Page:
Costa Rica started to gain fame as a saltwater fly fishing destination back in the 80’s and 90’s thanks to it’s incredible billfishery. Costa Rica’s Pacific Coast offers predictable weather, calm sea conditions, and a dense population of sailfish and marlin that few other countries can come close to matching. Catching your first sailfish on the fly may seem like an impossible task, but in Costa Rica’s peak billfish season it is common to see double digit sailfish so most days will give you plenty of chances. If you are dreaming of the ultimate catch, a marlin on the fly, the 2-3 night overnight trips out to the offshore seamounts routinely see boats come back with 20-30 marlin bites so there is no better place on Earth to attempt it.
The Bait & Switch
Nearly every boat that fly fishes for billfish will use the popular ‘bait and switch’ method. Most captains will drag one or two squid teasers on one side of the boat and then keep your casting side completely clear of lines and raise the outrigger. While captains get all the credit and glory, the most important teammate you’ll have on this adventure is actually the mate. Once a sailfish or marlin is spotted behind the teasers, the mate will try to tease them as close to the boat as possible by keeping the teasers just out of reach of their thrashing bill. This not only makes your cast shorter, it gets the fish agitated and frustrated so once it sees your fly it goes after it with extra vigor.
Once the mate finally takes away the teaser for good the angler needs to be ready to unleash a short, but accurate, cast before the frustrated fish loses all interest and swims away. The ideal placement would be to the side and just behind the fish, not directly in front of it, so that it has to turn and eat your fly as it swims away which will make setting the hook easier. Watch which way it takes off, then give a couple hard pulls in the opposite direction and then enjoy the show as the fish starts it’s aerial display.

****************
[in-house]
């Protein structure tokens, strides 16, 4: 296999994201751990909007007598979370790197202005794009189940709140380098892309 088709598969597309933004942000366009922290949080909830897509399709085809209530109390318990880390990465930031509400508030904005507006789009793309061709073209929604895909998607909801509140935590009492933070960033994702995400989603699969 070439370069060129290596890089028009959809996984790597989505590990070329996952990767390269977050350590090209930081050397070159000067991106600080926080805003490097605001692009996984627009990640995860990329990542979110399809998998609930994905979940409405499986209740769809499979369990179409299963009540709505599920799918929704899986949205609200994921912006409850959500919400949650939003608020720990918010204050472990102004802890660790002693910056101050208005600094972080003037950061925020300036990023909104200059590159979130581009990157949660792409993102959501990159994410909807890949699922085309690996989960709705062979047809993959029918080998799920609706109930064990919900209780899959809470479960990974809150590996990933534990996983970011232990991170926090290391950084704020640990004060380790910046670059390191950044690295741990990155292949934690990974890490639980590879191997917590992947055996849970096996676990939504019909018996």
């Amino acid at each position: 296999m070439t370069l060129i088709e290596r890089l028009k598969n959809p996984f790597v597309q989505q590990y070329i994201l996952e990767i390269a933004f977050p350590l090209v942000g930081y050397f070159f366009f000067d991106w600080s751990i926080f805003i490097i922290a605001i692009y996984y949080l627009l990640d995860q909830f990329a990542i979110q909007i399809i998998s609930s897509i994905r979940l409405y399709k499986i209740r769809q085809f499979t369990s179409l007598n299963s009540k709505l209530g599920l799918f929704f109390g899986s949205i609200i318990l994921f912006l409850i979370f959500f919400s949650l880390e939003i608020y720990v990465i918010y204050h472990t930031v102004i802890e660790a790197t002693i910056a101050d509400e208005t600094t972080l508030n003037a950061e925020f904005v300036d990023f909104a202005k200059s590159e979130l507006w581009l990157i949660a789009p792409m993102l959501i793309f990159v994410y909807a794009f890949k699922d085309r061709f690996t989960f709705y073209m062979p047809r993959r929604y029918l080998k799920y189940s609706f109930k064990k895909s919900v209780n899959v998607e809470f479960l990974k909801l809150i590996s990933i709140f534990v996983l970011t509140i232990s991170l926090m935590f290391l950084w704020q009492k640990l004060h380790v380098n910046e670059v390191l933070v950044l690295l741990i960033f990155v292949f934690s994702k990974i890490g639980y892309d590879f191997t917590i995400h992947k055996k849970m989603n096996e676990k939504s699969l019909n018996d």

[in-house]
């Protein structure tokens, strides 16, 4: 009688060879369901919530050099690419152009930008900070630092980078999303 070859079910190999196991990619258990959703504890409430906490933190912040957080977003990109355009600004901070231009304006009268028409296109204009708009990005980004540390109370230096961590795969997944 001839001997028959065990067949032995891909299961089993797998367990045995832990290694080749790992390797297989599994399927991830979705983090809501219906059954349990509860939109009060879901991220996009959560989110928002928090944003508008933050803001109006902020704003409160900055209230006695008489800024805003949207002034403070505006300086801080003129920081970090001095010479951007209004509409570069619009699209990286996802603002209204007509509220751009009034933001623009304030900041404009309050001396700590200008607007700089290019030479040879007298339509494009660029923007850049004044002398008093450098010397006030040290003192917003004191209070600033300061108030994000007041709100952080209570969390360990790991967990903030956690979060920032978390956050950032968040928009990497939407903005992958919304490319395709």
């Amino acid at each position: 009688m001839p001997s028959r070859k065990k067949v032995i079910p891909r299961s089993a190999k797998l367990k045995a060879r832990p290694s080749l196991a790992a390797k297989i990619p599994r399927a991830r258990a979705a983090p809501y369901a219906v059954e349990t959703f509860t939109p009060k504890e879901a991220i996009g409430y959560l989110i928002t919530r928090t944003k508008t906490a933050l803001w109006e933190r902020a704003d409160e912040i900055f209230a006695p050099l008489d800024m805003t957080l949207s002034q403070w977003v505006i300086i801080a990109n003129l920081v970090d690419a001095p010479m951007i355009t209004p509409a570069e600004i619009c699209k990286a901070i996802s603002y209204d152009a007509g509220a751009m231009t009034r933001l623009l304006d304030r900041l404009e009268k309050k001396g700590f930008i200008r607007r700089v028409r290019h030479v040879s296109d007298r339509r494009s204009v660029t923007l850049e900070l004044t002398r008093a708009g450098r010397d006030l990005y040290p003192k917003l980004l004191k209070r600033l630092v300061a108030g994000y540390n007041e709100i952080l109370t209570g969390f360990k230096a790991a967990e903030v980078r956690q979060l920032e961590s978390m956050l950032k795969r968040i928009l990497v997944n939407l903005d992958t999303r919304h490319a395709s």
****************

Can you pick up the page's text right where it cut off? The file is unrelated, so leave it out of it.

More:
In Costa Rica, the recommended tackle for sailfish is a 12-14 wt rod as the Pacific sailfish tend to be in the 90-120 lb range. If you are specifically targeting marlin, you’ll want a bigger set up with 14-16 wt rod. Fly fishing rods for billfish are more about the fighting ability and backbone rather than long casts, more often than not you aren’t casting more than 20-30 feet off the transom. You of course will need a large arbor saltwater reel that can hold several hundred yards of 50 lb backing. You may be surprised how much fight a 100 lb sailfish has in it, so a reel with a quality drag to help tire the fish and bring it to the boat quickly is beneficial to both fish and angler alike.
A common leader for sailfish consists of a 10 ft of 80 lb butt section, a class tippet of 16 lbs – 20 lbs, and a shock tippet of 80 lbs. For marlin you can bump the shock tippet up to 100 lbs. In Costa Rica most billfish flies will be a foam popper with feathers, with pink being by far the color of choice.
When to Visit:
Costa Rica fly fishing truly enjoys great billfishing year round, but if you want to maximize your chances at catching one on the fly you should visit when numbers are best. Costa Rica’s summer, or dry season, runs from December through April and this also happens to coincide with the peak billfish season. During these five months you are all but guaranteed perfect 85-90 degree weather, calm seas, and with just a bit of luck a whole bunch of hungry billfish.
Author: Paul Newman Website: www.BusinessAnalyticServices.com
You have so much good content on kayak fly fishing – here’s a video review by Headwaters Kayak that does a nice job of walking through the features of some of the kayaks under $1,000. They aren’t focused on fly fishing like your article highlighting criteria for selecting a great fly fishing kayak, as opposed to other types of fishing. However it’s still a nice way to walk through some of the kayaks as long as you keep the fly fishing criteria from your article in mind.
We like this video about spring fly fishing in North Carolina, by Wild Fly Productions. Many people think of NC as a more southern warm water state. But it actually is quite mountainous and it has many excellent trout streams. This gives some ideas on where to fish in North Carolina.
Hey thanks for a great article, I picked up some good tips from the videos you selected. Here one more I thought your readers might like, from Kayak Fishing Tales, as it covers rod loading which corresponds to a lot of fly casting lessons out there, thought people would relate to it.